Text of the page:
by Chasidy Rae Sisk
Sick of being bushwhacked by ever-changing technology? Don’t hang up your rope just yet! Instead of getting frothy or sitting back and letting your collision repair shop go belly up, get ready to amble down to the Irving Convention Center on August 26-27 for ABAT’s 2022 Texas Auto Body Trade Show!
In addition to exhibitors demonstrating the newest auto body equipment on the market and a whole slew of networking opportunities, THE destination collision event in the south boasts a dozen educational classes. From the search for fresh talent all the way through the process to post-repair inspections and everything in between, nationally renowned trainers will cover the spectrum of relevant industry topics, delivering the knowledge you need to move up from drag rider to point man.
The lack of qualified talent entering the auto body world has been shooting shops in the foot for years, so ABAT enlisted the aid of multiple industry experts to share actionable solutions that can help you attract more technicians.
“The national shortage of skilled collision technicians affects everybody in this industry,” emphasized panelist Raven Hartkopf (Collin College). “We don’t see many younger people joining this industry. Common questions are ‘Why do so few people want to work on cars?’ and ‘How can we prevent this in the future?’ – but the bigger question is ‘How can we remedy this shortage today?’ Truthfully, we can’t, but we can start making steps in the right direction by utilizing experienced technicians as mentors to help grow the next generation of techs.”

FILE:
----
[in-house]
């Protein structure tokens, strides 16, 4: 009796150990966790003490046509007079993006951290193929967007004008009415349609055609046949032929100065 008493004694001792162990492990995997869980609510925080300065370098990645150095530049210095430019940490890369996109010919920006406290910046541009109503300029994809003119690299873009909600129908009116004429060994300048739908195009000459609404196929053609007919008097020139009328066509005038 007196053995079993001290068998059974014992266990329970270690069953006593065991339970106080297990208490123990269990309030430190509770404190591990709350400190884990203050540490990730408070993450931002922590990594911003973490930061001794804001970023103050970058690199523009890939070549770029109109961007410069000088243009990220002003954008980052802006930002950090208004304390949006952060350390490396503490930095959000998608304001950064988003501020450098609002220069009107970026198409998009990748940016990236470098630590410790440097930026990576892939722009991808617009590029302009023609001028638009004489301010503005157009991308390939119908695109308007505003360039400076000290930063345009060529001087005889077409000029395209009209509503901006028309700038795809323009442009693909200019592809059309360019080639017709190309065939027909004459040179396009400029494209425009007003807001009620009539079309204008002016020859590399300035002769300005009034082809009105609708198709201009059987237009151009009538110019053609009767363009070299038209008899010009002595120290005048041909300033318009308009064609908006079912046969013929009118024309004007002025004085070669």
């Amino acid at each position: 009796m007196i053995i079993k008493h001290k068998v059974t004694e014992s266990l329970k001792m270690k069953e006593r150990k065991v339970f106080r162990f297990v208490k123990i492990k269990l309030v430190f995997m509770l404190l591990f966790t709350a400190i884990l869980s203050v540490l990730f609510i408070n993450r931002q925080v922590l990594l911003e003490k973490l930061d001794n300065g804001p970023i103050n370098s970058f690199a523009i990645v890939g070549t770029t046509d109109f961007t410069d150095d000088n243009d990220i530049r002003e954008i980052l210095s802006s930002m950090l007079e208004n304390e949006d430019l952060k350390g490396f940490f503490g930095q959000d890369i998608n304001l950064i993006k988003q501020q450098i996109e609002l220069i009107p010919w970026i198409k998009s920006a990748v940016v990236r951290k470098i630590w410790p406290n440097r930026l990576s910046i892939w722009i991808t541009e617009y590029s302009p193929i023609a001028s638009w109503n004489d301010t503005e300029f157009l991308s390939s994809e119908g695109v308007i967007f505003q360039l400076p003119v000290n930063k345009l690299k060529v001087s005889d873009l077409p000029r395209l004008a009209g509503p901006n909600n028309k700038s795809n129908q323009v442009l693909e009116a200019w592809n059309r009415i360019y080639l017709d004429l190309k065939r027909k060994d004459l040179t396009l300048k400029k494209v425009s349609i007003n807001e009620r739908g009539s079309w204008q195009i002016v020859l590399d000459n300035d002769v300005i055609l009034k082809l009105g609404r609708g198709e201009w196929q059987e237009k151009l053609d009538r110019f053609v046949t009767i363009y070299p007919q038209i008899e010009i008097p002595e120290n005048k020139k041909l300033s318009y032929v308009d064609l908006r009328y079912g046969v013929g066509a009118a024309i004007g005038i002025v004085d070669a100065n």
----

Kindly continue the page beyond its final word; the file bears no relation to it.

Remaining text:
As a collision instructor, Hartkopf serves as “the ‘middle man’ between those who want to work in this industry and those who hire them. For a long time, there’s been a disconnect between recruiting and retention…shops have a certain way of doing business and treating employees that is short-sighted. These upcoming generations know their worth when it comes to wages, benefits and work-life balance, so shops will need to transform themselves and adjust to these younger generations.”
“Training and development needs to be part of daily conversation, not just something we talk about when there is a shortage,” tech shortage panelist Amber Ritter (Collision Repair Education Foundation) added. “Focusing on the problem is easy, but the collision industry has a lot to offer as a career, and it’s important to tell that story too. While we still have room – and the need – to grow, we can learn from those who are making positive progress.”
Ritter hopes industry professionals will walk away from the panel with “resources offered to students and programs from CREF, ways to be a part of moving the needle and a few examples of how businesses are succeeding in both recruitment and development.”
“Attendees who take this issue seriously will attain a better understanding of how to keep their doors open 10-15 years down the road,” according to Hartkopf. “Those who don’t own a business will learn how they can play a role in passing down their knowledge to the next generation of technicians.”